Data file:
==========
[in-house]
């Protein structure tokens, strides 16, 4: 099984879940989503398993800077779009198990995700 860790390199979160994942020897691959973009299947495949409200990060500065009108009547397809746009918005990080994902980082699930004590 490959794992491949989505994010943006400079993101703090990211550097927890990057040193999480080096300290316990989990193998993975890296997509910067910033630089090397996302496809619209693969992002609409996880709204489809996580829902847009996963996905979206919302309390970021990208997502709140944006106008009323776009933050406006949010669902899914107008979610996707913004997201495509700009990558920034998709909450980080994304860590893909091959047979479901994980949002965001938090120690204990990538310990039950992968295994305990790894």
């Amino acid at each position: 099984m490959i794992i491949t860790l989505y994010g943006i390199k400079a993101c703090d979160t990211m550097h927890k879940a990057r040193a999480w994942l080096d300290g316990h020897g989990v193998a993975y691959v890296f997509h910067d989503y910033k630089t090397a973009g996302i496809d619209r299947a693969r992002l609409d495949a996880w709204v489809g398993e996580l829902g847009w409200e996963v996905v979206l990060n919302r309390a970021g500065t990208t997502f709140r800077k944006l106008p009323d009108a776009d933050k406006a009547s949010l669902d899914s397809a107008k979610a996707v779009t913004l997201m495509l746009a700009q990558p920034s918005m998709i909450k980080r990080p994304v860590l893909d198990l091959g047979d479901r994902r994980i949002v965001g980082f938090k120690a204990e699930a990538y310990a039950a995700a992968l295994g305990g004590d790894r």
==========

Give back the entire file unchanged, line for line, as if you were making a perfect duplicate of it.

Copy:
[in-house]
């Protein structure tokens, strides 16, 4: 099984879940989503398993800077779009198990995700 860790390199979160994942020897691959973009299947495949409200990060500065009108009547397809746009918005990080994902980082699930004590 490959794992491949989505994010943006400079993101703090990211550097927890990057040193999480080096300290316990989990193998993975890296997509910067910033630089090397996302496809619209693969992002609409996880709204489809996580829902847009996963996905979206919302309390970021990208997502709140944006106008009323776009933050406006949010669902899914107008979610996707913004997201495509700009990558920034998709909450980080994304860590893909091959047979479901994980949002965001938090120690204990990538310990039950992968295994305990790894």
């Amino acid at each position: 099984m490959i794992i491949t860790l989505y994010g943006i390199k400079a993101c703090d979160t990211m550097h927890k879940a990057r040193a999480w994942l080096d300290g316990h020897g989990v193998a993975y691959v890296f997509h910067d989503y910033k630089t090397a973009g996302i496809d619209r299947a693969r992002l609409d495949a996880w709204v489809g398993e996580l829902g847009w409200e996963v996905v979206l990060n919302r309390a970021g500065t990208t997502f709140r800077k944006l106008p009323d009108a776009d933050k406006a009547s949010l669902d899914s397809a107008k979610a996707v779009t913004l997201m495509l746009a700009q990558p920034s918005m998709i909450k980080r990080p994304v860590l893909d198990l091959g047979d479901r994902r994980i949002v965001g980082f938090k120690a204990e699930a990538y310990a039950a995700a992968l295994g305990g004590d790894r």